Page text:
Without doubt the principal influence in my work has been the women I’ve met in my life: mothers, friends, artists, survivors, sex workers, strippers, fighters, activists, performers, women of all ages and all backgrounds who I have met in the different countries and contexts I’ve lived in.
The other predominant influence in my practice has been the work of Federico Garcia Lorca, particularly his Deep Song and Gypsy Ballad publications. Lorca has continued to inspire me and he has become essential to the focus of my artistry.
Upon completing my education in Art History in Spain and Italy, I made the decision to relocate to Andalusia to study flamenco; initially to Cadiz and then to Seville. It was the one place in this world where I could truly experience the same mysteries and pain which Lorca had immersed himself in through love, death, alienation and Duende.
Lorca’s writings contribute to a truer understanding of the ancient, deep and authentic spirit of Spain. Lorca located the essence of Spain’s spirit in the Duende, “a mysterious power that everyone senses and no philosopher explains.” According to Lorca's translator Christopher Maurer, Duende is equal parts “irrationality, earthiness, awareness of death” with “a dash of the diabolical”. The “ancient culture” Lorca describes was in touch with the “bitter root” of existence, and the “pain which has no explanation,” which is why we have music and drama, poetry and art. The world of Lorca is inhabited by dead lovers and lost wandering souls. His writing is evocative and passionate.
Garcia Lorca demonstrated a heightened sensibility towards the female gender, admiring women while also exploring their second-class position in society at this point in history. Reading Lorca’s writings I can feel the oppression of all that is feminine in Spanish society. His writings also illustrate timelessness evident in what women experienced at the beginning of the 20th century and continue to encounter in our societies today. Superficially there have been advances towards equality, however this does not resolve the embedded feminine traumas all women carry.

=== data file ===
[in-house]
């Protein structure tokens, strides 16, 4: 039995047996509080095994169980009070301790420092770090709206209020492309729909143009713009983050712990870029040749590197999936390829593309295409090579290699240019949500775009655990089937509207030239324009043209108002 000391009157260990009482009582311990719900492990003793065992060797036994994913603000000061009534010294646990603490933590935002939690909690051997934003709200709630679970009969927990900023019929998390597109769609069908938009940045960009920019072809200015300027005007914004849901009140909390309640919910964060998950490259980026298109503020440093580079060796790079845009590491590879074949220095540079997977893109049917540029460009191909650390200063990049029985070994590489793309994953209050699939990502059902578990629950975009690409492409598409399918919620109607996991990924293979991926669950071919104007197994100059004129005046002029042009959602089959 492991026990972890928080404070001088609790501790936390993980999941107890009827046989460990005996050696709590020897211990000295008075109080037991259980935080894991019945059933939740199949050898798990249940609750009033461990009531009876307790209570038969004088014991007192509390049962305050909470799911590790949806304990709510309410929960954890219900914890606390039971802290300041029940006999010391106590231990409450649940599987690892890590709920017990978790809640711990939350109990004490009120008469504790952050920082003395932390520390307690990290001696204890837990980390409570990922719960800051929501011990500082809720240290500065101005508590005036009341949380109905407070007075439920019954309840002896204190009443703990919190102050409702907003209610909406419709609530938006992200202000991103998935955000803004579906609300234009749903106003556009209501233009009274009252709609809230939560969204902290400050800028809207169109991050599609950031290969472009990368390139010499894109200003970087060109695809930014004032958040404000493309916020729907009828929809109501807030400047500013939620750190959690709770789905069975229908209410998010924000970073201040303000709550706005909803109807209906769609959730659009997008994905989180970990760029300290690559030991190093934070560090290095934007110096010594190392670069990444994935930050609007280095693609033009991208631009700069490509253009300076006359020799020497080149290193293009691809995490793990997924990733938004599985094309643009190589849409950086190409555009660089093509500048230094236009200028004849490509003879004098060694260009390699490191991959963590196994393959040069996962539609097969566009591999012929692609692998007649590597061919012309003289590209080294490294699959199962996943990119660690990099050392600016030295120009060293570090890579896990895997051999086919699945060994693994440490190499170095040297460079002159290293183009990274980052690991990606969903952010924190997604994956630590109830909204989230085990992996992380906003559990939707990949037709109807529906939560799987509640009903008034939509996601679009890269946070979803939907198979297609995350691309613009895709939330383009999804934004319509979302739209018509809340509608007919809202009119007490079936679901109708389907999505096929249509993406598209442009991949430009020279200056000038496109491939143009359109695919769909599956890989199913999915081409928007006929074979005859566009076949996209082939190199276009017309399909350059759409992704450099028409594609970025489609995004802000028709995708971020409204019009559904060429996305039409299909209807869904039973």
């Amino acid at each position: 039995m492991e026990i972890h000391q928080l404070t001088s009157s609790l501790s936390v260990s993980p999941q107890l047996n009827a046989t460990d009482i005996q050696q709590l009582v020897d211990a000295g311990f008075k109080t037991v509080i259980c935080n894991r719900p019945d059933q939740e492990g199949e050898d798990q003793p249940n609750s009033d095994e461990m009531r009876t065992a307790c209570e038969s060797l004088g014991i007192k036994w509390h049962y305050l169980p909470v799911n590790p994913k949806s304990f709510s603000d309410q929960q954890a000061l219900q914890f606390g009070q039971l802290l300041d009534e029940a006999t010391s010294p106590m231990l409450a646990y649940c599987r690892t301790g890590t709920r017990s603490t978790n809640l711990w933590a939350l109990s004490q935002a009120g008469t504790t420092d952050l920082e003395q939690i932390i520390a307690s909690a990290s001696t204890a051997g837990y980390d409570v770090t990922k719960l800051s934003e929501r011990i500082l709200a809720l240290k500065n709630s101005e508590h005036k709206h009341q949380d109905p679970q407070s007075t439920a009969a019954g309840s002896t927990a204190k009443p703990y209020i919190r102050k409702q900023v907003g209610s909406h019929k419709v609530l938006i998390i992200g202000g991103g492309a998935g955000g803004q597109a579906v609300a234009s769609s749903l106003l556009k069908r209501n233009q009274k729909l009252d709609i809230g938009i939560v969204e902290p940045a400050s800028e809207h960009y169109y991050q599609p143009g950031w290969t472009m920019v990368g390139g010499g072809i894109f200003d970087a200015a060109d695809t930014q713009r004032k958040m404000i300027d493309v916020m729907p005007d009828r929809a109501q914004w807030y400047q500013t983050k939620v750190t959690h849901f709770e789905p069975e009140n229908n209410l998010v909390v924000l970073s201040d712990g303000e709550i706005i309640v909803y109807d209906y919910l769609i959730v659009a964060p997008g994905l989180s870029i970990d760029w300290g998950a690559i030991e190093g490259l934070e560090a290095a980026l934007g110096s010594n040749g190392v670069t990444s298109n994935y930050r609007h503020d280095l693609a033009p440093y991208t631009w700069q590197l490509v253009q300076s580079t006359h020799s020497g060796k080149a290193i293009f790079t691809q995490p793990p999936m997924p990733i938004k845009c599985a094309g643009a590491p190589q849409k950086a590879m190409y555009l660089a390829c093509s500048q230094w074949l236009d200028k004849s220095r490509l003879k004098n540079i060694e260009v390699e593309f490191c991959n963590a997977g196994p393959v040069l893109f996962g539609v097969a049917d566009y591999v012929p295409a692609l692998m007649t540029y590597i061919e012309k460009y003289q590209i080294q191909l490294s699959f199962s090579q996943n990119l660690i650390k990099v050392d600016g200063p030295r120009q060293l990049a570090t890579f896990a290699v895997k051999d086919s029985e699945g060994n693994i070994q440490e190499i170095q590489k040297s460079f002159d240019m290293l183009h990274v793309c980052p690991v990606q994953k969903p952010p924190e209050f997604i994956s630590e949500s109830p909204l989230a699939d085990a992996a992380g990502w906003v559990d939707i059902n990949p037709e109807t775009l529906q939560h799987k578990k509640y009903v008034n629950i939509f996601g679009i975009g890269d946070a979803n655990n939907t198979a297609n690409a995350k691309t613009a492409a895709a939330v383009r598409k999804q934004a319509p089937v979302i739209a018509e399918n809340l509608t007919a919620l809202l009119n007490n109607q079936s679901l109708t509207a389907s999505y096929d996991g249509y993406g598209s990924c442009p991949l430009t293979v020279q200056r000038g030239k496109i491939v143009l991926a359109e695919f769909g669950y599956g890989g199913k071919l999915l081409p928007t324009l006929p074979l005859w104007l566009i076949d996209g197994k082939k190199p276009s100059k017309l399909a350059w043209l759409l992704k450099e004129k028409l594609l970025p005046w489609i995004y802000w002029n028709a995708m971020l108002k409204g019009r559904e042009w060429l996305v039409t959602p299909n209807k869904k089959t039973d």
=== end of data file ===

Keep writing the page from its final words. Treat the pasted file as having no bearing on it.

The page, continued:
It is through Lorca’s work that I have come to except and embrace the ‘invisible’. Lorca inspires me, his way of seeing both the world we inhabit and that of the spirit world. His consideration to the feminine is unique and empathic unlike many writers of either gender.
In my performances, I embody the female characters from Lorca’s poems depicting them in outlandish and provocative costuming. The performances take the form of traditional burlesque, performed to entice, challenge and hypnotize my audience. At the same time, through the performance I deconstruct traditional concepts of Spanish dress such as the Flamenco skirt, the comb, the veil, the bolero as well as the behavior of the ‘Spanish Female’. I do this by rethinking the materials items are made out of and subverting how those items are worn. The purpose is to push the female character that was once submissive into becoming a goddess liberated from her prescribed traditional roles.
La Beti is the character I’ve developed who brings to life a variety of personas. She performs through ritual, where she locates the poetic works through the four elements (air, fire, water and earth) in order to facilitate my purpose and to trace in my consciousness a circle that invokes these elements. La Beti’s mission is to liberate the feminine memory of my history and lineage from the chaste and superficial values of religion in order to dismantle patriarchy.
When I started performing in London I performed in various churches, which felt like acts of psycho-magic. The process seems to have worked towards liberating me from the angst and asphyxia I breathe within my lineage.